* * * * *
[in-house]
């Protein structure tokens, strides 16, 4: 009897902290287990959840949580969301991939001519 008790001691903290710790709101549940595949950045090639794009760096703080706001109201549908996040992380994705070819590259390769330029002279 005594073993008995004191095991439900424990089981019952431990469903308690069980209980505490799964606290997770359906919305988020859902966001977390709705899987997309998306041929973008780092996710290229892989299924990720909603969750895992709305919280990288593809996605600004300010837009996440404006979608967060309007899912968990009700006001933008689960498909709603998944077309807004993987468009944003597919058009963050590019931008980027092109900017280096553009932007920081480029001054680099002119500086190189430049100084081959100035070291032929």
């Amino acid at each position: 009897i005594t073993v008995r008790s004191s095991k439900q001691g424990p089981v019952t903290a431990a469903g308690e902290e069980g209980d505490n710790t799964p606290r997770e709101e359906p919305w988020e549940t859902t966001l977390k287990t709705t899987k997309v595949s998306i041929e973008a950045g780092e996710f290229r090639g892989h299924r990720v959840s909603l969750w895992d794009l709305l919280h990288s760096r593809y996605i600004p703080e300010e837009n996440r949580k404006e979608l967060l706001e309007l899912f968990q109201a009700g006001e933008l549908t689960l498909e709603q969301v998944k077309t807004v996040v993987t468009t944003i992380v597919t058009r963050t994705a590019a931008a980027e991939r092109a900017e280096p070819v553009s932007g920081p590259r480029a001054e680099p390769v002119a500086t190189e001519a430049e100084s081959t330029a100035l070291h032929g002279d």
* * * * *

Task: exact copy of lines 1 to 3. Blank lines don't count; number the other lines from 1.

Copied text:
[in-house]
């Protein structure tokens, strides 16, 4: 009897902290287990959840949580969301991939001519 008790001691903290710790709101549940595949950045090639794009760096703080706001109201549908996040992380994705070819590259390769330029002279 005594073993008995004191095991439900424990089981019952431990469903308690069980209980505490799964606290997770359906919305988020859902966001977390709705899987997309998306041929973008780092996710290229892989299924990720909603969750895992709305919280990288593809996605600004300010837009996440404006979608967060309007899912968990009700006001933008689960498909709603998944077309807004993987468009944003597919058009963050590019931008980027092109900017280096553009932007920081480029001054680099002119500086190189430049100084081959100035070291032929």
């Amino acid at each position: 009897i005594t073993v008995r008790s004191s095991k439900q001691g424990p089981v019952t903290a431990a469903g308690e902290e069980g209980d505490n710790t799964p606290r997770e709101e359906p919305w988020e549940t859902t966001l977390k287990t709705t899987k997309v595949s998306i041929e973008a950045g780092e996710f290229r090639g892989h299924r990720v959840s909603l969750w895992d794009l709305l919280h990288s760096r593809y996605i600004p703080e300010e837009n996440r949580k404006e979608l967060l706001e309007l899912f968990q109201a009700g006001e933008l549908t689960l498909e709603q969301v998944k077309t807004v996040v993987t468009t944003i992380v597919t058009r963050t994705a590019a931008a980027e991939r092109a900017e280096p070819v553009s932007g920081p590259r480029a001054e680099p390769v002119a500086t190189e001519a430049e100084s081959t330029a100035l070291h032929g002279d």